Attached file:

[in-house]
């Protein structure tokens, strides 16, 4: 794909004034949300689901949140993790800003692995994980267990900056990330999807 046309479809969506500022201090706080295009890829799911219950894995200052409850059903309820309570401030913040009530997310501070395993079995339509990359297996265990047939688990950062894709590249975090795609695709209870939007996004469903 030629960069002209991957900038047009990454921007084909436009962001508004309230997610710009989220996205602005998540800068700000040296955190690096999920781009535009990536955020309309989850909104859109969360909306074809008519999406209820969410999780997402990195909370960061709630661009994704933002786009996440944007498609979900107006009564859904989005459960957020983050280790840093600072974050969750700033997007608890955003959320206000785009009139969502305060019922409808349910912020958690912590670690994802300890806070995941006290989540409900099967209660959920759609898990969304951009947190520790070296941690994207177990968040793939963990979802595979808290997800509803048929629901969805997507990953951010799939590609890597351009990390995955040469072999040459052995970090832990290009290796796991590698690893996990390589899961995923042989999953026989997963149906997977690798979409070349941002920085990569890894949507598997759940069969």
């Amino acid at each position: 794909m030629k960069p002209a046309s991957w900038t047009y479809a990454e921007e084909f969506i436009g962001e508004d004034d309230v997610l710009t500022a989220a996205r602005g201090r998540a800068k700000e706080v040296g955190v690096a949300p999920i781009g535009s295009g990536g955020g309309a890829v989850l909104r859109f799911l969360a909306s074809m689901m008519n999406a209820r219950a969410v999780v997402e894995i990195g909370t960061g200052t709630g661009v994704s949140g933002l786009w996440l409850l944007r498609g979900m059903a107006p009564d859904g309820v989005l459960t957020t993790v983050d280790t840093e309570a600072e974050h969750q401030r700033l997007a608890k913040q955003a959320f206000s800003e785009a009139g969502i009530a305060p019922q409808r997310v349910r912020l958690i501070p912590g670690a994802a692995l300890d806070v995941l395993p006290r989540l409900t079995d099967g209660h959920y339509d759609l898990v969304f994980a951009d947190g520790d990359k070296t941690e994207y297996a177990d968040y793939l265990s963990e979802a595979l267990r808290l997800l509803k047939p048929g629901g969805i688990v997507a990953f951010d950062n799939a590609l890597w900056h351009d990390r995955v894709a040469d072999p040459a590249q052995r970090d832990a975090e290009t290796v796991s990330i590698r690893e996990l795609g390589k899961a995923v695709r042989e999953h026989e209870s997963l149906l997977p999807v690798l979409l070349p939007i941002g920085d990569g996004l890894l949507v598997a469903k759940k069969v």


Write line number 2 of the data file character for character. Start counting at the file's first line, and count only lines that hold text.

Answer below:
């Protein structure tokens, strides 16, 4: 794909004034949300689901949140993790800003692995994980267990900056990330999807 046309479809969506500022201090706080295009890829799911219950894995200052409850059903309820309570401030913040009530997310501070395993079995339509990359297996265990047939688990950062894709590249975090795609695709209870939007996004469903 030629960069002209991957900038047009990454921007084909436009962001508004309230997610710009989220996205602005998540800068700000040296955190690096999920781009535009990536955020309309989850909104859109969360909306074809008519999406209820969410999780997402990195909370960061709630661009994704933002786009996440944007498609979900107006009564859904989005459960957020983050280790840093600072974050969750700033997007608890955003959320206000785009009139969502305060019922409808349910912020958690912590670690994802300890806070995941006290989540409900099967209660959920759609898990969304951009947190520790070296941690994207177990968040793939963990979802595979808290997800509803048929629901969805997507990953951010799939590609890597351009990390995955040469072999040459052995970090832990290009290796796991590698690893996990390589899961995923042989999953026989997963149906997977690798979409070349941002920085990569890894949507598997759940069969």